Keep us informed as you work with your worksheet and share your results will all of us! (I’m off to learn more about you.)

  • Joseph Kalinowski

    Great stuff as always Roger!

    • rogercparker

      Thank you, Joe! I appreciate the comment.

    • rogercparker

      Don’t forget, Joe, your graphic at the top of the article played a bit role in attracting attention to it!

  • Cush Collins

    Thanks for the great article and worksheet Roger. I’ve developed something like it and use it both for me and people I work with. I’m of the view, and it seems like you’re aligned to the concept, that everybody has a story to tell, it’s just that most of us don’t know how to get it out of our heads and onto paper. Your tool is a lovely way of getting people to stop and think AND appreciate their back story, because it is this that helps us connect with our future stories.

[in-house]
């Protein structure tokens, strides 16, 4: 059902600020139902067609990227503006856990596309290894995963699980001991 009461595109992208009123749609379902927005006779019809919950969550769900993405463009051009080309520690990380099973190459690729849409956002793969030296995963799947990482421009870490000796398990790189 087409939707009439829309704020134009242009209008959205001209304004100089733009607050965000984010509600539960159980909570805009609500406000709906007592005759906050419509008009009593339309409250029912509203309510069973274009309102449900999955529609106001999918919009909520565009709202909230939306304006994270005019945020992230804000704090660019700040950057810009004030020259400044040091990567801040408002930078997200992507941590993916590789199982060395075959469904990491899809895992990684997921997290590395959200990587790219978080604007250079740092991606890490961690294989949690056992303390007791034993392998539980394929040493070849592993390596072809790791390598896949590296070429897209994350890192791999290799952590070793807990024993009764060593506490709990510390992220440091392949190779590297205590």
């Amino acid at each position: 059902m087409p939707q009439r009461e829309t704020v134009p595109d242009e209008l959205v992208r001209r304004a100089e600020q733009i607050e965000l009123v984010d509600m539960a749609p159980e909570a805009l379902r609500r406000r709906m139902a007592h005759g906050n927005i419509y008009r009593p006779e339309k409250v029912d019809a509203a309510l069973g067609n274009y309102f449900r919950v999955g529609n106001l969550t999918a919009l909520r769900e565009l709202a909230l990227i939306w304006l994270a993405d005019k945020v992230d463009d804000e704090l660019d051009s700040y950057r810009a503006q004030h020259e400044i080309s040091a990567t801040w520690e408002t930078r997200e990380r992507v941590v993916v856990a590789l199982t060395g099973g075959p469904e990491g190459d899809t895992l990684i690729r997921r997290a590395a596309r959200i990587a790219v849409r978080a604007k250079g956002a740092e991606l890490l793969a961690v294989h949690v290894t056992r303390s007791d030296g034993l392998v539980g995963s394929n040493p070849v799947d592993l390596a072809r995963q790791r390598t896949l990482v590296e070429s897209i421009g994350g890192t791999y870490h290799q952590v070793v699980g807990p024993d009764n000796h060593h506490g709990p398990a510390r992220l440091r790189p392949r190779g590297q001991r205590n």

Thanks for sharing.

    • rogercparker

      Thank you, Cush, for your comment.

      I agree that most people have far more revealing stories in their background that could be used for building their brand and creating compelling content.

      By the way, and you may already be doing this, have you tried “interviewing” your clients during a recorded telephone call, and having the recording transcribed? Each time I’ve done it, my clients are surprised by the amount and quality of the ideas they generate. In many cases, people find it easier to talk than to write.

      Best wishes, Roger

  • Tia Dobi

    I enjoyed this post. And I would’ve loved to have seen the worksheet filled out as an example.